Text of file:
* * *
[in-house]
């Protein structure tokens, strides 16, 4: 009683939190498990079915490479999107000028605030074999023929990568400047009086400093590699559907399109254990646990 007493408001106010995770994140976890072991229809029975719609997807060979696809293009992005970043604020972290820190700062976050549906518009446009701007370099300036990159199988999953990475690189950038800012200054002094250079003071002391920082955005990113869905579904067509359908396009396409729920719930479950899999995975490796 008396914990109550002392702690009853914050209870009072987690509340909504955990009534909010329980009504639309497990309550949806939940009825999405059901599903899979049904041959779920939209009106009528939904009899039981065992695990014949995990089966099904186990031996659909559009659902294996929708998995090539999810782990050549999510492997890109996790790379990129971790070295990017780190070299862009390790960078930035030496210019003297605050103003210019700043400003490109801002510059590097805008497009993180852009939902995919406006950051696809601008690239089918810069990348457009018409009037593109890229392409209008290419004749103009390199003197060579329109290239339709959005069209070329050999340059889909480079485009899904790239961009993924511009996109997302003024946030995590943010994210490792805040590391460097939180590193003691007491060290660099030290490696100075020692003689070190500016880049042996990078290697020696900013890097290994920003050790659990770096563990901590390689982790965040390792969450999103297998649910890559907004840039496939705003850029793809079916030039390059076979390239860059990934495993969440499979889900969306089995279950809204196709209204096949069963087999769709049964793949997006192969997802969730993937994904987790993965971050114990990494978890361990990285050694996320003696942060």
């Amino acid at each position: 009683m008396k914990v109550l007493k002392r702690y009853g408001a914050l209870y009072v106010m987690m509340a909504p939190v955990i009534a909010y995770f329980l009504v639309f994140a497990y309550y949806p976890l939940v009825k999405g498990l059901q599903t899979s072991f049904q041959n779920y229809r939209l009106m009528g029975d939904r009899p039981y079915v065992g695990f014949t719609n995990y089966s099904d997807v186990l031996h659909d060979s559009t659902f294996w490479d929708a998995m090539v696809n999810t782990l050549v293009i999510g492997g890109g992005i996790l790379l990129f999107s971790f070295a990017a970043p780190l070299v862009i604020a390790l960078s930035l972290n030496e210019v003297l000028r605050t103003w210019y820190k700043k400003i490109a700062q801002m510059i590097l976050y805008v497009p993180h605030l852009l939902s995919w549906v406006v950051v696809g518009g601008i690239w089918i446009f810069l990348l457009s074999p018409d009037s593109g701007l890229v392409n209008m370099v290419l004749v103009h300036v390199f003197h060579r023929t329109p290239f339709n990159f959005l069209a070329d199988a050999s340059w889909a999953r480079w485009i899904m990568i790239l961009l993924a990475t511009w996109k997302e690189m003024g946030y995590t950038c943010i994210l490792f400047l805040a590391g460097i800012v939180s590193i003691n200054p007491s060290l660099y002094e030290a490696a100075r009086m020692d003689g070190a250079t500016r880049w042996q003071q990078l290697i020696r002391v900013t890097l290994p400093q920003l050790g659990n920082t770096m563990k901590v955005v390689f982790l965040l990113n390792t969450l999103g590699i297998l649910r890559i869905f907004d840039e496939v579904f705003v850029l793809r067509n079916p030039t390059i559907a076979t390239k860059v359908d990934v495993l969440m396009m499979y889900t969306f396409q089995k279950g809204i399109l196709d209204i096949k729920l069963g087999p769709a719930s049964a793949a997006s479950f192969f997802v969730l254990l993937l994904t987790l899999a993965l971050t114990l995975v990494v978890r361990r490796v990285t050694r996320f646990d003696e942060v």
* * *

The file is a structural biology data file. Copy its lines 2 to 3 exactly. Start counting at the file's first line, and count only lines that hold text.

């Protein structure tokens, strides 16, 4: 009683939190498990079915490479999107000028605030074999023929990568400047009086400093590699559907399109254990646990 007493408001106010995770994140976890072991229809029975719609997807060979696809293009992005970043604020972290820190700062976050549906518009446009701007370099300036990159199988999953990475690189950038800012200054002094250079003071002391920082955005990113869905579904067509359908396009396409729920719930479950899999995975490796 008396914990109550002392702690009853914050209870009072987690509340909504955990009534909010329980009504639309497990309550949806939940009825999405059901599903899979049904041959779920939209009106009528939904009899039981065992695990014949995990089966099904186990031996659909559009659902294996929708998995090539999810782990050549999510492997890109996790790379990129971790070295990017780190070299862009390790960078930035030496210019003297605050103003210019700043400003490109801002510059590097805008497009993180852009939902995919406006950051696809601008690239089918810069990348457009018409009037593109890229392409209008290419004749103009390199003197060579329109290239339709959005069209070329050999340059889909480079485009899904790239961009993924511009996109997302003024946030995590943010994210490792805040590391460097939180590193003691007491060290660099030290490696100075020692003689070190500016880049042996990078290697020696900013890097290994920003050790659990770096563990901590390689982790965040390792969450999103297998649910890559907004840039496939705003850029793809079916030039390059076979390239860059990934495993969440499979889900969306089995279950809204196709209204096949069963087999769709049964793949997006192969997802969730993937994904987790993965971050114990990494978890361990990285050694996320003696942060």
């Amino acid at each position: 009683m008396k914990v109550l007493k002392r702690y009853g408001a914050l209870y009072v106010m987690m509340a909504p939190v955990i009534a909010y995770f329980l009504v639309f994140a497990y309550y949806p976890l939940v009825k999405g498990l059901q599903t899979s072991f049904q041959n779920y229809r939209l009106m009528g029975d939904r009899p039981y079915v065992g695990f014949t719609n995990y089966s099904d997807v186990l031996h659909d060979s559009t659902f294996w490479d929708a998995m090539v696809n999810t782990l050549v293009i999510g492997g890109g992005i996790l790379l990129f999107s971790f070295a990017a970043p780190l070299v862009i604020a390790l960078s930035l972290n030496e210019v003297l000028r605050t103003w210019y820190k700043k400003i490109a700062q801002m510059i590097l976050y805008v497009p993180h605030l852009l939902s995919w549906v406006v950051v696809g518009g601008i690239w089918i446009f810069l990348l457009s074999p018409d009037s593109g701007l890229v392409n209008m370099v290419l004749v103009h300036v390199f003197h060579r023929t329109p290239f339709n990159f959005l069209a070329d199988a050999s340059w889909a999953r480079w485009i899904m990568i790239l961009l993924a990475t511009w996109k997302e690189m003024g946030y995590t950038c943010i994210l490792f400047l805040a590391g460097i800012v939180s590193i003691n200054p007491s060290l660099y002094e030290a490696a100075r009086m020692d003689g070190a250079t500016r880049w042996q003071q990078l290697i020696r002391v900013t890097l290994p400093q920003l050790g659990n920082t770096m563990k901590v955005v390689f982790l965040l990113n390792t969450l999103g590699i297998l649910r890559i869905f907004d840039e496939v579904f705003v850029l793809r067509n079916p030039t390059i559907a076979t390239k860059v359908d990934v495993l969440m396009m499979y889900t969306f396409q089995k279950g809204i399109l196709d209204i096949k729920l069963g087999p769709a719930s049964a793949a997006s479950f192969f997802v969730l254990l993937l994904t987790l899999a993965l971050t114990l995975v990494v978890r361990r490796v990285t050694r996320f646990d003696e942060v």